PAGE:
Jason (gireesh42) I read everything only to understand. When I want to know if something is non-fiction it is because I want to understand in the particular for a specific purpose. A story about someone's life remains a story in my mind, true or not. But this is just a difference in the way we approach the world, I suppose.

Then there are those who choose to believe truth is a fiction, what do we do in instances like this, and where would they fall in this spectrum? For instance, there is a man who has been observed to live off sunlight. He stares at the sun in the morning and evenings and rarely eats and drinks only a little water and sometimes tea and survives. I've read the story and told my coworker about it, but he refuses to believe though I know it to be fact. People like this abound, with issues far more relevant and verifiable than sun-gazers.

Advertising is always a lie. From teh beginning of time. That's the whole point. Or if not a lie, a small truth enriched by fiction. I see no ethics in writing unless you are writing something you know for certain will definitively harm another person. The only ethical obligations a writer has is to himself. Of course, I can understand if you are pissed because you would have not bought the book if you had known, but it wouldn't be the first time a lying advertiser swindled you out of hard earned cash.


message 10: by Nancy (new)

Nancy | 7 comments Maybe I'm getting a little obsessive about this author lying in her memoir, but I started fact checking myself.

I live the the same county as Margaret Seltzer and was in the County Building for another reason, I decided to find out how hard fact checking might be. I discovered that the house the New York Times says she owns belongs to a couple with the same last name who live in Van Nuys California (her parents maybe?). Considering that she supposedly was a foster child with no relatives in a position to buy her a house, it might be the sort of clue that the publisher should have someone spend a couple hours checking out her the story.




message 11: by Judy (new)

Judy (judy5cents) | 26 comments Okay, Jason. Where exactly is your sungazer and how do you know he doesn't sneak a Twinkie or a ham sandwich when no one's looking? And how'd you find out about him?

I ask, because Margaret Seltzer's story sounds credible when you read it in the New York Times and it shows that even the most reliable of sources can be wrong.

I've been hearing variations of the Oprah defense for James Frey--"The story still resonates, even if it isn't completely factual." Seltzer's and Frey's story and all those other made up "true" stories resonate because people reading them believe they're true. That's what makes this story stand out from the stack of well-written novels on your nightstand. It really happened and the author is right there in the New York Times talking about eveything she went through.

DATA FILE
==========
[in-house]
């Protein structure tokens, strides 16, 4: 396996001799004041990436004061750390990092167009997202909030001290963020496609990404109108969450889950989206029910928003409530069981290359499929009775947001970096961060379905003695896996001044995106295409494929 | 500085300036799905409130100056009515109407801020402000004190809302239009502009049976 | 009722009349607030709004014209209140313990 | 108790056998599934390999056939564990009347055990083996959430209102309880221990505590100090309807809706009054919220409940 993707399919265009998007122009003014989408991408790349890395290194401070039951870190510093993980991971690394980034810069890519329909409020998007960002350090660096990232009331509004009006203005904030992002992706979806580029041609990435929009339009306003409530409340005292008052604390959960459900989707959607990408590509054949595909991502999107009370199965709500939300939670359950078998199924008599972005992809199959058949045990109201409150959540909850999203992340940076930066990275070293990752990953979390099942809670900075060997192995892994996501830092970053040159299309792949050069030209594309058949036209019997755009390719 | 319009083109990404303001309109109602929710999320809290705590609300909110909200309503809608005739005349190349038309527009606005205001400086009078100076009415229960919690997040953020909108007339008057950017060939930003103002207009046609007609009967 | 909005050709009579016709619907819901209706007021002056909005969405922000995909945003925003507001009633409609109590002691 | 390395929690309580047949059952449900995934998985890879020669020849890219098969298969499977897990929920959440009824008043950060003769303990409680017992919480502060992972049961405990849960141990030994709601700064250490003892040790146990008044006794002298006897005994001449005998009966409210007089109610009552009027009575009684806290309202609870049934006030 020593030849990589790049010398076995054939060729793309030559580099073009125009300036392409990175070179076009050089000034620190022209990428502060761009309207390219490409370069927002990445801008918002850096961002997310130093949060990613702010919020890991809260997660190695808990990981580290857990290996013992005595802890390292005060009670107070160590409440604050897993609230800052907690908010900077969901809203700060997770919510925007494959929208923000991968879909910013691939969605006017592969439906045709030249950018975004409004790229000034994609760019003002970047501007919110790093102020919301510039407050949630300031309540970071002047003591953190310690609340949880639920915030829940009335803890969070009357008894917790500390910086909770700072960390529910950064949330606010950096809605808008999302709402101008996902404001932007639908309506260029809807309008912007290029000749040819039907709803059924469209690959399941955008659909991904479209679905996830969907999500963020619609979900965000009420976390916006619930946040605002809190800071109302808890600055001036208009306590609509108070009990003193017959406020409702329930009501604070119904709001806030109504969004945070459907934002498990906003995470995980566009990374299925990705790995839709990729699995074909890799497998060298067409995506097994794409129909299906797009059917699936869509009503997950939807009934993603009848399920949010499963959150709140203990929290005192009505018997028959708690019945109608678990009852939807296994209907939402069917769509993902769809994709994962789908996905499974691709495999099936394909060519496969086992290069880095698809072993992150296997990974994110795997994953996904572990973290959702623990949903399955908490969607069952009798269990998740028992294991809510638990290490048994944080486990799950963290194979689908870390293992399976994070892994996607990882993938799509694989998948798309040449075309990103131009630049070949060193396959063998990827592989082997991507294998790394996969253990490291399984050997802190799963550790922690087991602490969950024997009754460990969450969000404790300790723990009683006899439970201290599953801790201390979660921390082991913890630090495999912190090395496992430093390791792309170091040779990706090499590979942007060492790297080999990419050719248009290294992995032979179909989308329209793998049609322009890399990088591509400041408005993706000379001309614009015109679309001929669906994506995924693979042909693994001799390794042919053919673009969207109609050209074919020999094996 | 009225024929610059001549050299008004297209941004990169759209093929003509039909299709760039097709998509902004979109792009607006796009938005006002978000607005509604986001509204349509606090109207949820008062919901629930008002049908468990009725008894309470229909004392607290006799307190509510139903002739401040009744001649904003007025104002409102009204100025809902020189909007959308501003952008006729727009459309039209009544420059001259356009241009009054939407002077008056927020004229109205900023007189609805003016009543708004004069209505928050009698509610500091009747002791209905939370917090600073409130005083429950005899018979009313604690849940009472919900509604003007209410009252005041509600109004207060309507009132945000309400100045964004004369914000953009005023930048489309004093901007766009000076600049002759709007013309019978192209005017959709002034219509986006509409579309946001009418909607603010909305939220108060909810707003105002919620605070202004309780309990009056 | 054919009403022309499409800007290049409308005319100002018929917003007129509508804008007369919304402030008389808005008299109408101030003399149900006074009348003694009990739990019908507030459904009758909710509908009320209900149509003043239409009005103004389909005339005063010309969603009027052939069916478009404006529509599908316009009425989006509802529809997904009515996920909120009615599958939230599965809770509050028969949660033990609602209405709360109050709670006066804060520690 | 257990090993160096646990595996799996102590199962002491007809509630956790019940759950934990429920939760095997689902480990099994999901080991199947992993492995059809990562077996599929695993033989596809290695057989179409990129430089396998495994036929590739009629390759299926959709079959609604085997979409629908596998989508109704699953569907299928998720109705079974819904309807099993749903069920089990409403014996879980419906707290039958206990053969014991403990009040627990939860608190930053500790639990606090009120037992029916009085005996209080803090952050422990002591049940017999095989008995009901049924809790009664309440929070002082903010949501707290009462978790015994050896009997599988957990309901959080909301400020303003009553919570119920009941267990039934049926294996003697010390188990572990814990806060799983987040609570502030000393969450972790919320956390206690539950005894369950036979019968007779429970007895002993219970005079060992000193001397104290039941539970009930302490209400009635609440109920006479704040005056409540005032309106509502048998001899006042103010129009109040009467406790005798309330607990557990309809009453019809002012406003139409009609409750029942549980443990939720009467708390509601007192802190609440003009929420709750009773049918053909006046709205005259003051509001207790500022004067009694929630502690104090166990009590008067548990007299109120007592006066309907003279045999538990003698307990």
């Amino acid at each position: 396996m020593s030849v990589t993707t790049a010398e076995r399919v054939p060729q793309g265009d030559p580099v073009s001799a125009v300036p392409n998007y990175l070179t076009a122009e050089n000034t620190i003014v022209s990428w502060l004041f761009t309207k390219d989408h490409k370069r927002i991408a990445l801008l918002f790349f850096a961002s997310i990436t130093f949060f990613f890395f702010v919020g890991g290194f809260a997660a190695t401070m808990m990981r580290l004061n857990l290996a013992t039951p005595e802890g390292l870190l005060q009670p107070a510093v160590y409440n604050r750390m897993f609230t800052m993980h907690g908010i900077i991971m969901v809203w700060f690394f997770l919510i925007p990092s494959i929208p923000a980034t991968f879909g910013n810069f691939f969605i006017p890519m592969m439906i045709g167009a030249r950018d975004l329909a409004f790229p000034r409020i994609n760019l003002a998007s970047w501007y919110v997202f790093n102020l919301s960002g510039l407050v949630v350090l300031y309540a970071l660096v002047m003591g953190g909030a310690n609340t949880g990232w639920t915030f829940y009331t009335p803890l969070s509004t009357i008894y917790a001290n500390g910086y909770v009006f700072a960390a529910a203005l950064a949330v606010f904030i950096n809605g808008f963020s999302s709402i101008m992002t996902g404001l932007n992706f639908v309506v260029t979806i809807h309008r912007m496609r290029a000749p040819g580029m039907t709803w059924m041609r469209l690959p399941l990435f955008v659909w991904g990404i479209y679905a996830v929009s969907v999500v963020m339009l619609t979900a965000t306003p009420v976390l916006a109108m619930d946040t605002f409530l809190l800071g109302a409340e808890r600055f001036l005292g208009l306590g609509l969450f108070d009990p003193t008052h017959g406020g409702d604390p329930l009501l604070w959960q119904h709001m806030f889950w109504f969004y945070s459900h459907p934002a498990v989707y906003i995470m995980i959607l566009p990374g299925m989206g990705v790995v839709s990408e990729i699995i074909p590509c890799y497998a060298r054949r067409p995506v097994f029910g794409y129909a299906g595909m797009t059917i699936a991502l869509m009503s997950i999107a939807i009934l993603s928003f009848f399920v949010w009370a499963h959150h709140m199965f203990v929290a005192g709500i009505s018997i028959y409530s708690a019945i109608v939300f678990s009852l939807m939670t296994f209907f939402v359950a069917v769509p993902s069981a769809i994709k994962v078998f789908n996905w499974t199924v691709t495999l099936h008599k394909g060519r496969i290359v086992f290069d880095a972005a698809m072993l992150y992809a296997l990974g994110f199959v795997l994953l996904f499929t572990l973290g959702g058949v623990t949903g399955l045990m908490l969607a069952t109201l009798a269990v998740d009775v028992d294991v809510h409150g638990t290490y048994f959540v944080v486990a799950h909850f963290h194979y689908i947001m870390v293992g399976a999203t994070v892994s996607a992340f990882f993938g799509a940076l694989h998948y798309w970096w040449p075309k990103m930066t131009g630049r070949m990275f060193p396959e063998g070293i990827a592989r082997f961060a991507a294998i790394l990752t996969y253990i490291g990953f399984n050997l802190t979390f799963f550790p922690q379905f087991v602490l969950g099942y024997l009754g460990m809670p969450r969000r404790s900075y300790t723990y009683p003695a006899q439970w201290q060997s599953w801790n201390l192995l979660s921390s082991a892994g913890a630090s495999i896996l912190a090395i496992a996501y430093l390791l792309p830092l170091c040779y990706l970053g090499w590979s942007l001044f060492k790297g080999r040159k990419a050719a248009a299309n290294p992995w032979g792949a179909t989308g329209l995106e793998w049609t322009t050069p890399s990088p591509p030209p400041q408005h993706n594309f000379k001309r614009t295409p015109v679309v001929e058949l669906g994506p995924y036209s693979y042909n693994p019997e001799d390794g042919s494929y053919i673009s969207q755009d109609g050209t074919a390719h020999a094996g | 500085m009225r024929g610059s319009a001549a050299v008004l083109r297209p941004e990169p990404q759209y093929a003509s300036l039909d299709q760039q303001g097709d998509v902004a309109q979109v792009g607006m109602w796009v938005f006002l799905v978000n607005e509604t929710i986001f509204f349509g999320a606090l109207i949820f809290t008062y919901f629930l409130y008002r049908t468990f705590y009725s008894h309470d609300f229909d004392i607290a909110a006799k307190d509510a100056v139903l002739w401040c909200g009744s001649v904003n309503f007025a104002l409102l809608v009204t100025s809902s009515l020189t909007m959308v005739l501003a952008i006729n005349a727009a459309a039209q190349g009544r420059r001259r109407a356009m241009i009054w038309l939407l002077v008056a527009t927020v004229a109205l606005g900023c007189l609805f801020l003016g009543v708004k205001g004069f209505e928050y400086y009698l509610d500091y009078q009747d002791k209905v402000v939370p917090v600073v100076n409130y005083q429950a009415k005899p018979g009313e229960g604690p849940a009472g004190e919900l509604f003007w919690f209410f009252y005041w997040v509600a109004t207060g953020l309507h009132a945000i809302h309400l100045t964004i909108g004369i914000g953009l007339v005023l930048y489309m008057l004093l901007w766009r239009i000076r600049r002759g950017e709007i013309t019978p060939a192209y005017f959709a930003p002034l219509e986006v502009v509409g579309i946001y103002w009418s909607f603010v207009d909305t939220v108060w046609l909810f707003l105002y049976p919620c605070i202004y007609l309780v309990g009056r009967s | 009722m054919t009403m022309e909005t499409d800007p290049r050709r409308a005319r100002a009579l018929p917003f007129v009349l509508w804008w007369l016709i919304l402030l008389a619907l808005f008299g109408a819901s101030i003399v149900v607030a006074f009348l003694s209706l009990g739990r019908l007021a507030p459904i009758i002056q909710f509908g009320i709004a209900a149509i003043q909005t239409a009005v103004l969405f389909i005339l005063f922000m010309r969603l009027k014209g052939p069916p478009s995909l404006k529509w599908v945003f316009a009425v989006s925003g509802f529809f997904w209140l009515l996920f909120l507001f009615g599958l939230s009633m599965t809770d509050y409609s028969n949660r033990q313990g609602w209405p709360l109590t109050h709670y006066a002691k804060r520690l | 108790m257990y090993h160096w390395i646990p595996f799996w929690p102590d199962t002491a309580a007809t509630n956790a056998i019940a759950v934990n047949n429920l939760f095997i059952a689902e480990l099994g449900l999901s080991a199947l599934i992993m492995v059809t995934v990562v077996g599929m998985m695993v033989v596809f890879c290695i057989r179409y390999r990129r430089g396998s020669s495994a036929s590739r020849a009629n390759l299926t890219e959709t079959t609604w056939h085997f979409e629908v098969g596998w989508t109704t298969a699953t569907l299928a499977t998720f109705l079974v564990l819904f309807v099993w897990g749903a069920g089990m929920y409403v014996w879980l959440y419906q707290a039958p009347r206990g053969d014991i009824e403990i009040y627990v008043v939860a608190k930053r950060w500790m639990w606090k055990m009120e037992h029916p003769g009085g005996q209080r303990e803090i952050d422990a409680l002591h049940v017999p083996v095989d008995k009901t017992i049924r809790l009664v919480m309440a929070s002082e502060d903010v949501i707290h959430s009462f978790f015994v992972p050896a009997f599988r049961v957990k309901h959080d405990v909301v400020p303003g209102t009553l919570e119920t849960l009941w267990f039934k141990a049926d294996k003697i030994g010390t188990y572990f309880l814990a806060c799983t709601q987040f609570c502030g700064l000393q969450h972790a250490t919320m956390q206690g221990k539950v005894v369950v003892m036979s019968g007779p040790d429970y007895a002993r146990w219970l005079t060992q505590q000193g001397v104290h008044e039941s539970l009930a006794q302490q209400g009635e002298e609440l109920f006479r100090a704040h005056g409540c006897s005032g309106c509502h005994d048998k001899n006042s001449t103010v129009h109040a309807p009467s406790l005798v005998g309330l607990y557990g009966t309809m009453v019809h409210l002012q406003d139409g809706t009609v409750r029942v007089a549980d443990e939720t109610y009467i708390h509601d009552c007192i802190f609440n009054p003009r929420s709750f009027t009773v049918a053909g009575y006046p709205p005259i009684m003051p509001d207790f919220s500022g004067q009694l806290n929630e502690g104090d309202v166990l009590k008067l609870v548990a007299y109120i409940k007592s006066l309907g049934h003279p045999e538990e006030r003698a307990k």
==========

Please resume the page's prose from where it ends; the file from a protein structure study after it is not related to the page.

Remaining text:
I have no problem with these people writing books that are made up. I am angry that they get so much publicity passing these made up events as their own experiences. It's still lying and it's still wrong.


message 12: by Jason (new)

Jason (gireesh42) I understand. I just couldn't care less, I suppose. This is also why I don't read traditional news sources regularly--i'm only ever going to hear about people who aren't worth my time.


message 13: by Inky (new)

Inky | 8 comments The whole idea of faking a memoir is just sad -- does that mean the author is living a life not worth writing about? I just don't like being sold one product disguised as another.


Bloomin’Chick (Jo) aka The Eclectic Spoonie (bloominchick) as a writer, i'm very disappointed with this 'here's my made up memoir' trend going on lately because i think it only helps undermine writers as a whole (regardless of genre) and perpetuates the stereo type that writer's are not to be taken seriously. if you're going to claim your book is a specific genre, like memoir or autobio, then that's what it's supposed to be ~ if you're going to make up an entire life that in reality wasn't actually lived, then it's fiction and should be labeled/promoted as such. i just can't believe the publishers & agents are falling for this stuff without first looking into the author's info to make sure at least some of it can be verified! (didn't vanilla ice serve as lesson to all?!)


message 15: by [deleted user] (new)

Or how about Milli Vanilli?


message 16: by nina (new)

nina (ladeeda) | 14 comments I've never read one of these, but I remember some guy confessing on ,like, Oprah cos A Million Little Pieces wasn't REALLY all that truthful. Wtf makes a person lie like that? I just don't get it.


message 17: by Manuel (new)

Manuel | 19 comments Has anyone read Reagan's biography "Dutch"?

The writer used an interesting "device" in placing himself in Reagan's life as a peripheral character. They supposedely went to the same highschool and then they keep bumping into each other throughout the course of Reagan's life.

This writer said he did this as litterary tool to emphasize certain events and flesh out some of the iconic moments taking place through out the country in the 40's-80's

All this was done with the knowlege of the Reagan family.

Ironically, Ron Reagan Jr. said it was the most accurate biography about his father.

It was a good read. But I was a little uncomfortable with this writing concept.


message 18: by Erica (new)

Erica | 66 comments I completely agree. After the James Frey debacle, which itself was quite entertaining to me, a lot of people said haplessly, "Well, it's still a really great book. Its being fiction doesn't change that." But it does!

I, too, don't know why the fraud made such a difference to me, but that "I just can't believe it! That's so amazing!" factor is so entrancing; it doesn't work in fiction. Just doesn't.

Also, authors of miserable autobiographies DO earn my sympathy, and I feel so cheated when I wasted it.